Social and Environmental Impacts of Agricultural LargeScale Land Acquisitions in Africa—With a Focus on West and Central Africa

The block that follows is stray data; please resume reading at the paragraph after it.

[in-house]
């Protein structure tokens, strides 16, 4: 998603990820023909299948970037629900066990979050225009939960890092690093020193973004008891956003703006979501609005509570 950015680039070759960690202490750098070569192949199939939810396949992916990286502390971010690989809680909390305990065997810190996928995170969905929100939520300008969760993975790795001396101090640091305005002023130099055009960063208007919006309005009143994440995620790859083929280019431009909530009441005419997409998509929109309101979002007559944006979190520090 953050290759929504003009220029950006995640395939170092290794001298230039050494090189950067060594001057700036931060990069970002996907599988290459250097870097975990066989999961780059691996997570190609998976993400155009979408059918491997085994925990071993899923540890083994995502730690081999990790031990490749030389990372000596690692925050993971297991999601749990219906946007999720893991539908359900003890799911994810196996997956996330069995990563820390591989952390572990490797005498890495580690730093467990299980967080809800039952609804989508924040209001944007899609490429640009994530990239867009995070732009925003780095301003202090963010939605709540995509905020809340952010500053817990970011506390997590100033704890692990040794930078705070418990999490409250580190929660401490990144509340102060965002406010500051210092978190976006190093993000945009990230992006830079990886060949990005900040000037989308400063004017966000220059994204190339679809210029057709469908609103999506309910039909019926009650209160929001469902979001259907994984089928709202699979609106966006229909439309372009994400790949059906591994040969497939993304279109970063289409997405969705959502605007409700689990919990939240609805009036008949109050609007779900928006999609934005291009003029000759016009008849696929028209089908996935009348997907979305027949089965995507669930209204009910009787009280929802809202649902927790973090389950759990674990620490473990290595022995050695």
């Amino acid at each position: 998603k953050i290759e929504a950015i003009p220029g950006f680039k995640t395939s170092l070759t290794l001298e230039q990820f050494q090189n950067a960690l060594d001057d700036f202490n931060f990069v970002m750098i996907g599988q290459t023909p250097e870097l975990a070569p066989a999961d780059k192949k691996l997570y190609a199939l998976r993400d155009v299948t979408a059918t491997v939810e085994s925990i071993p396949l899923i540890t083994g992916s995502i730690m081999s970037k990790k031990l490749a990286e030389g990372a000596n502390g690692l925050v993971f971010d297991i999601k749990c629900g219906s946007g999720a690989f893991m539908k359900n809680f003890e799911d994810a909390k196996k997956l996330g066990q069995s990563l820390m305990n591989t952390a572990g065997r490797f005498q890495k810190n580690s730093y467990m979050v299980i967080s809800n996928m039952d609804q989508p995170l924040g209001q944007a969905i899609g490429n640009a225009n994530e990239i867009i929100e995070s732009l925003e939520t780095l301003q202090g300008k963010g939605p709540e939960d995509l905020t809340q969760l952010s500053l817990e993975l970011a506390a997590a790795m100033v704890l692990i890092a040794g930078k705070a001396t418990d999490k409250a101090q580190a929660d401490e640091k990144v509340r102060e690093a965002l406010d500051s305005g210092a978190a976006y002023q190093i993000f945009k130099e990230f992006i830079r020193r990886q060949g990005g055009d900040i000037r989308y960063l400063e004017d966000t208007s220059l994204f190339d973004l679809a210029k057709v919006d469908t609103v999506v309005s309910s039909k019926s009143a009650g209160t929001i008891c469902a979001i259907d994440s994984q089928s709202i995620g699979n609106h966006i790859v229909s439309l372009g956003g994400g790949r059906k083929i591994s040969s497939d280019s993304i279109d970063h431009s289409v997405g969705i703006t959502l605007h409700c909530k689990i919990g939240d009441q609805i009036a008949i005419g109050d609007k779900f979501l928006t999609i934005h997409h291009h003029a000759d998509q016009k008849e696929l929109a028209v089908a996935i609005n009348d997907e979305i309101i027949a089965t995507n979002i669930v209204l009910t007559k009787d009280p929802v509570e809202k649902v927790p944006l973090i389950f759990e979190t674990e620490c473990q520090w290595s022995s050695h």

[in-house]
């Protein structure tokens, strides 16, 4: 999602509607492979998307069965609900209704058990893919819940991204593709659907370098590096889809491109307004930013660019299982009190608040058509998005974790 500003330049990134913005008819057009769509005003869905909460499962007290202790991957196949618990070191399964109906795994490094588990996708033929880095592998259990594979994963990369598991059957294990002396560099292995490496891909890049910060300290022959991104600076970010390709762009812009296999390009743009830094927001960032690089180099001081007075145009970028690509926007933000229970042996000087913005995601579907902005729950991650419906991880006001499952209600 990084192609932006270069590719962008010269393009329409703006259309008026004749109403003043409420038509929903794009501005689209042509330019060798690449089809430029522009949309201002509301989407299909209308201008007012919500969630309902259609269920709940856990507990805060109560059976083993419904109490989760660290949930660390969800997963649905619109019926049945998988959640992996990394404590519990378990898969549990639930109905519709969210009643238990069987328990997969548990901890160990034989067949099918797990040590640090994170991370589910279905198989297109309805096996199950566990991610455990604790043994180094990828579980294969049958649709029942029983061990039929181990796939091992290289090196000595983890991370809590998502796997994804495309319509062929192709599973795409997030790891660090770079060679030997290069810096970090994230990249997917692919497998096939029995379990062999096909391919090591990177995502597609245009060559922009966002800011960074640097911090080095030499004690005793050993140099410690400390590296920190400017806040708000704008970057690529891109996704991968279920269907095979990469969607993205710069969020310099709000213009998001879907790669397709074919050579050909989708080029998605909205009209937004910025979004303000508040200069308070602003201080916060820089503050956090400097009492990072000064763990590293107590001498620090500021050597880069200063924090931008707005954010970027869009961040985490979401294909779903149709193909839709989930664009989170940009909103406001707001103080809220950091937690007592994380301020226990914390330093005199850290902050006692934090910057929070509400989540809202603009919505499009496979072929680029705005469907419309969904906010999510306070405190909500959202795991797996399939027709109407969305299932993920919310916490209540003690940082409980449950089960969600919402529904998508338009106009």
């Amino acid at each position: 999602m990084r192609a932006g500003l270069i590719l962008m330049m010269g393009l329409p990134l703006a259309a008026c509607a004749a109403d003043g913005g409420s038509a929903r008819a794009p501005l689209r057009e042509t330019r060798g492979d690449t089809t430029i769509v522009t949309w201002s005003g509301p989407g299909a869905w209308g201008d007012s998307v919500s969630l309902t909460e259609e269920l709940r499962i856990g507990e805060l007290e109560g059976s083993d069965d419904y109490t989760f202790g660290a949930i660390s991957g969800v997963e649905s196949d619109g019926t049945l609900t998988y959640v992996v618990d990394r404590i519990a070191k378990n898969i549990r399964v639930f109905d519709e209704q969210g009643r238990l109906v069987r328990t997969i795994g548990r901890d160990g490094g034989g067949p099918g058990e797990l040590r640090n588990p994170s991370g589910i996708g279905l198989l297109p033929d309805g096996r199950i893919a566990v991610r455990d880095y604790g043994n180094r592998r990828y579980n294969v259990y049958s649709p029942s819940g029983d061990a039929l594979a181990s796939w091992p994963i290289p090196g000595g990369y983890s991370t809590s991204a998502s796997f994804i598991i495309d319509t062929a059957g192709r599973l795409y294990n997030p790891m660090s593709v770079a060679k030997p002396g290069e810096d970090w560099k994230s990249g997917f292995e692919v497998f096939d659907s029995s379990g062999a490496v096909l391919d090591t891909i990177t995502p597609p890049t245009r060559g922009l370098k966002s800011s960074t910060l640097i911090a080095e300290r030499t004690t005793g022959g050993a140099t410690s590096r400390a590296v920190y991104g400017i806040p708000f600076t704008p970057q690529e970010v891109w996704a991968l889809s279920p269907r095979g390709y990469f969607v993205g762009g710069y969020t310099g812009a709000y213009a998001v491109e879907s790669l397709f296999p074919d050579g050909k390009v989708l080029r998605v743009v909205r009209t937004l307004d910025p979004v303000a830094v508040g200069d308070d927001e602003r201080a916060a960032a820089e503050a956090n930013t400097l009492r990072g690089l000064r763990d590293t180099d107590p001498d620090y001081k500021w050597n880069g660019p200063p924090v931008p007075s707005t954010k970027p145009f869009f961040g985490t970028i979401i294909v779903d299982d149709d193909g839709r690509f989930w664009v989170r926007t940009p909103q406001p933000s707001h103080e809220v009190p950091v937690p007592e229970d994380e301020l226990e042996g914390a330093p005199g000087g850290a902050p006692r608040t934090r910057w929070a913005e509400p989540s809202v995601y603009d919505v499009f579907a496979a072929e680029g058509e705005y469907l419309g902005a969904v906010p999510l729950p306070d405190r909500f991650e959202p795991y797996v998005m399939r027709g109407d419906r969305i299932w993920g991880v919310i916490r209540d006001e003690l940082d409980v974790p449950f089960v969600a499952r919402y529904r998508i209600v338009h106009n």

This brief attempts to go beyond databases on the extent and trends of Large-Scale Land Acquisitions (LSLAs) to review the evidence on the social and environmental impacts of LSLAs in Africa, with a particular focus on West and Central Africa (WCA). The objective of a longer paper, from which this briefing is drawn (Richards, 2012), was to document impacts. Most reports in the LSLA databases, such as that of the International Land Coalition (ILC), focus on the expected or predicted social, governance and environmental impacts, but relatively few report on what has actually happened, who has been affected and how. This is because most of the reports are prepared before the implementation stage has been reached, and often before a deal has been reached. This review of eighteen agricultural LSLAs case studies draws entirely on secondary data sources, which were purposively selected from the relatively few cases reporting actual as opposed to predicted impacts. Most of these are from the recent ‘African land rush’. That only eighteen cases could be found with a minimum of impact data reflects both the newness of attention to the problem and the fact that many LSLAs have not yet been implemented.